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White House tightens rules on federal software purchases

Vendors must attest they meet government standards

OMB Director Shalanda Young issued the software-procurement guidance Wednesday.
OMB Director Shalanda Young issued the software-procurement guidance Wednesday. (Tom Williams/CQ Roll Call file photo)

The Office of Management and Budget on Wednesday issued new guidelines that require all federal agencies to buy and use only software that complies with development and security processes approved by the federal government.

“Federal agencies must only use software provided by software producers who can attest to complying with the government-specified secure software development practices, as described in the NIST Guidance,” OMB Director Shalanda Young said in a memo.

NIST, the National Institute of Standards and Technology, laid out principles in February for so-called secure software development that companies can use to assess whether various components that go into assembling complex software are safe and free of bugs or backdoors that could allow hackers to penetrate systems.

Under the OMB guidelines, officials overseeing technology purchases at federal agencies must obtain from software vendors a self-attestation that companies have adhered to the security steps developed by NIST.

Federal agencies may also require a software bill of materials from vendors when they ask for bids for critical projects. Such a bill of materials would list all the components in the final software and the makers of those components.

Within 90 days, all federal agencies must prepare an inventory of their software and within six months agencies must ask vendors to attest that their software was developed using secure processes.

The OMB memo said the Cybersecurity and Infrastructure Security Agency would establish a standard attestation form. CISA would also set up a government-wide repository where all agencies can store the attestation forms submitted by software vendors.

“Not too long ago, the only real criteria for the quality of a piece of software was whether it worked as advertised,” Chris DeRusha, the federal chief information security officer, said in a statement. “With the cyber threats facing federal agencies, our technology must be developed in a way that makes it resilient and secure.”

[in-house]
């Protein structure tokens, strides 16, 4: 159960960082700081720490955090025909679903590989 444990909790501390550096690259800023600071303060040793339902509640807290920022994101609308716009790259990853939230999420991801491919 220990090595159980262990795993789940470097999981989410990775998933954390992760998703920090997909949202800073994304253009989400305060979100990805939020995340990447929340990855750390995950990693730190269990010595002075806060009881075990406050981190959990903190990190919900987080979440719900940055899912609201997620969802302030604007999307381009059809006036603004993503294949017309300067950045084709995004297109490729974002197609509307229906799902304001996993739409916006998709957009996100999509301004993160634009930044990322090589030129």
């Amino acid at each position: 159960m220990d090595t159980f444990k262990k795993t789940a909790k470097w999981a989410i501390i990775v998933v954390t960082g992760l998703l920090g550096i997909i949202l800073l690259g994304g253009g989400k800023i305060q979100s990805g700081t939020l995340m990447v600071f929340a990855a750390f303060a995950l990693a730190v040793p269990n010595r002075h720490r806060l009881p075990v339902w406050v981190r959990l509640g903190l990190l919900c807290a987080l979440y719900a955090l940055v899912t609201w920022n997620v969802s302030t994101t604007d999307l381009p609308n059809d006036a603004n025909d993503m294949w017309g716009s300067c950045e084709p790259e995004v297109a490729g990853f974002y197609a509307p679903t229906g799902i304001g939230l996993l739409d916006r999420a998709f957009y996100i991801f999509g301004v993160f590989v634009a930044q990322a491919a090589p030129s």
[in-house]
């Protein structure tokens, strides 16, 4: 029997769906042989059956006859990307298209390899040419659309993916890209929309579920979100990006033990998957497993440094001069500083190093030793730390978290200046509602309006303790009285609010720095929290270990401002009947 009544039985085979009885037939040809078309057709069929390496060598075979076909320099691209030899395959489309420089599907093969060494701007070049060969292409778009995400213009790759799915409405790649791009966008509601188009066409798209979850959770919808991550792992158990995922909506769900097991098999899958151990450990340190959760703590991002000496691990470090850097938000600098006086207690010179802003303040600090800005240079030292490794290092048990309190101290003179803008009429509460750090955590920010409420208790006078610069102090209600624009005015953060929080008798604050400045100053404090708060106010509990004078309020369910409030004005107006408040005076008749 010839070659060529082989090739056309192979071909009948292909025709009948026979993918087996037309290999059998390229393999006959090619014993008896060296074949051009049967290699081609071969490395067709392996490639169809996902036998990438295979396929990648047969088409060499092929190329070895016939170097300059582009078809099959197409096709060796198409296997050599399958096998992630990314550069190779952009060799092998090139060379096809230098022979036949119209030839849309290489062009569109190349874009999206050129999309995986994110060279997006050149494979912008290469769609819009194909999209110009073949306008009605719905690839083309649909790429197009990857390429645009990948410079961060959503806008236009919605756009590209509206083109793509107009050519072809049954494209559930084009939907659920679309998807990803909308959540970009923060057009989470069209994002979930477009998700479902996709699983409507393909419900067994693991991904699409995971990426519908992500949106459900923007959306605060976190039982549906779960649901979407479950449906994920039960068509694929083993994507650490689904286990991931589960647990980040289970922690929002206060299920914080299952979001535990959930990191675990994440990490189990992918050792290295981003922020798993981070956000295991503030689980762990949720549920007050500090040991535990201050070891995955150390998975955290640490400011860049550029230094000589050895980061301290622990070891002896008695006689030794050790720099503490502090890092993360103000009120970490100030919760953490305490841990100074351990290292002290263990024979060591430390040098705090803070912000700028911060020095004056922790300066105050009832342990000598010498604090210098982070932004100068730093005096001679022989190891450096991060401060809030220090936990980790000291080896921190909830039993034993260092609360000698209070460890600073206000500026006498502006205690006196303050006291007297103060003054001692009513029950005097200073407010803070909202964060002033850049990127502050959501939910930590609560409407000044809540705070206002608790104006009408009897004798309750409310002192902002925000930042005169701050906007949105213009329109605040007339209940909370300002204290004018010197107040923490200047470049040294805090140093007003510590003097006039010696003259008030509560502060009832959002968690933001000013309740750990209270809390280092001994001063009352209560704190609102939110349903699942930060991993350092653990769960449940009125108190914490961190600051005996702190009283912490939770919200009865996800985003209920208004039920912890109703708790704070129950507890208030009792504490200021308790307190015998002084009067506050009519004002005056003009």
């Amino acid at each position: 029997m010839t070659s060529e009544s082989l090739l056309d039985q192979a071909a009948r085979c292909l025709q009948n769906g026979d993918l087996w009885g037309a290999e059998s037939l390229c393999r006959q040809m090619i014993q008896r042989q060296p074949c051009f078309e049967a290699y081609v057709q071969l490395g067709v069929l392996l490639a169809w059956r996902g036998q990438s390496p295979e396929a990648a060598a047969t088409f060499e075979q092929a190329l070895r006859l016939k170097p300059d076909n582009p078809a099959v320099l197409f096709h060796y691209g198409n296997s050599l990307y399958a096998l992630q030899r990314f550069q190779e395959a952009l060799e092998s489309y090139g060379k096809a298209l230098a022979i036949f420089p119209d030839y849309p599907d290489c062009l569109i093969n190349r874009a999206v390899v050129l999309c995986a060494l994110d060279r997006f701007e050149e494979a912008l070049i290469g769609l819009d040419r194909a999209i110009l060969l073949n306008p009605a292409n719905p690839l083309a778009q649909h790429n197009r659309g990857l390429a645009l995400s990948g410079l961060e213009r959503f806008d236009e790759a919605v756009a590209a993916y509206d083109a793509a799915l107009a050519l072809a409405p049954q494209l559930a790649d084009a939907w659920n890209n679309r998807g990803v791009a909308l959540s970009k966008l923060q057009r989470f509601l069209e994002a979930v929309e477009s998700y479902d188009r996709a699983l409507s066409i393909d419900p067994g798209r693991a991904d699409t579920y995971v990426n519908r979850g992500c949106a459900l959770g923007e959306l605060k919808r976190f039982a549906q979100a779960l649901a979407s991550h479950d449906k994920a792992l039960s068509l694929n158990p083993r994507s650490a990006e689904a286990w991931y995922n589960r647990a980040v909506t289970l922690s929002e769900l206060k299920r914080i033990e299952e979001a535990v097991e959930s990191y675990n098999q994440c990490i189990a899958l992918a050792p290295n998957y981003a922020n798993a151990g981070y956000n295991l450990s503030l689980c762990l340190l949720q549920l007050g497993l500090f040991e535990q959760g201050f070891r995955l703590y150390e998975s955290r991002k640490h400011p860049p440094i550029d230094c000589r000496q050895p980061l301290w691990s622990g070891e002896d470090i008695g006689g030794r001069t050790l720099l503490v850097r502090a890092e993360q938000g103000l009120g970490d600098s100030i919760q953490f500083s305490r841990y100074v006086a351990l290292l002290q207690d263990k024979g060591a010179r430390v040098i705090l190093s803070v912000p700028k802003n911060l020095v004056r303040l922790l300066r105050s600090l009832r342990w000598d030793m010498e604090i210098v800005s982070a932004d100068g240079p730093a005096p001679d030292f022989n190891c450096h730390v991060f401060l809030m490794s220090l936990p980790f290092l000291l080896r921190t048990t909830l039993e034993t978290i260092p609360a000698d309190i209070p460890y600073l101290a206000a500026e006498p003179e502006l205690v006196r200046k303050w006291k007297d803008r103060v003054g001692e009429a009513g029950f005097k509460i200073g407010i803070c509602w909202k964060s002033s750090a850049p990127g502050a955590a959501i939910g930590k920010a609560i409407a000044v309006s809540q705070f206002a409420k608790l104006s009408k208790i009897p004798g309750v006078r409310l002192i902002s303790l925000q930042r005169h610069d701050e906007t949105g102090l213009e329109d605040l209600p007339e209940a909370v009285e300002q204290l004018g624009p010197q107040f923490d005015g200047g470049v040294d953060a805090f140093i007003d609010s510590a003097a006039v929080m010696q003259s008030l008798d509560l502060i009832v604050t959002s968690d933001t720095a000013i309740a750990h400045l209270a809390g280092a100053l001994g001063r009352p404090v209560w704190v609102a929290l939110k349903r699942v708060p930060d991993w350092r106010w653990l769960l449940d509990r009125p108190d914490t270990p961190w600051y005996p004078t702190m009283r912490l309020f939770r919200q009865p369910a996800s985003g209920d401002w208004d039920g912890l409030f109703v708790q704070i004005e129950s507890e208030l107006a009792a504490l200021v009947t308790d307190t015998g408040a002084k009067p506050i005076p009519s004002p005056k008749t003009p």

“This is not theoretical,” DeRusha said. “Foreign governments and criminal syndicates are regularly seeking ways to compromise our digital infrastructure.”

BSA | The Software Alliance, a trade group representing major companies including Microsoft, IBM, Intel and others, welcomed the new rules.

“BSA is pleased to see OMB’s guidance includes many of the best practices” in the group’s recommendations from 2019, Henry Young, director of policy for the group, said in an email. “We advocated that this guidance place similar secure development requirements on software developed by the U.S. government and will continue to support more deliberate and consistent requirement across the federal enterprise in future iterations.”

The new guidelines follow President Joe Biden’s May 2021 executive order that called for improving the federal government’s cybersecurity practices after a cyberattack mounted by Russian intelligence operatives on a software vendor exposed several major Cabinet agencies.

“Incremental improvements will not give us the security we need; instead, the federal government needs to make bold changes and significant investments in order to defend the vital institutions that underpin the American way of life,” Biden’s executive order said.

In December 2020, cybersecurity research firm FireEye revealed that network management software made by Texas-based SolarWinds was breached, potentially exposing as many as 18,000 of the latter company’s clients.

In-depth assessments revealed that about 100 of those clients were affected, the company has said.

U.S. officials later said the attack was carried out by Russian intelligence operatives who broke into a software update process used by SolarWinds and used that to gain access to company clients that had unwittingly installed the tainted software update.

In the immediate aftermath of the attack, U.S. officials asked all federal agencies using SolarWinds to disconnect the software and rebuild their computer operating systems.

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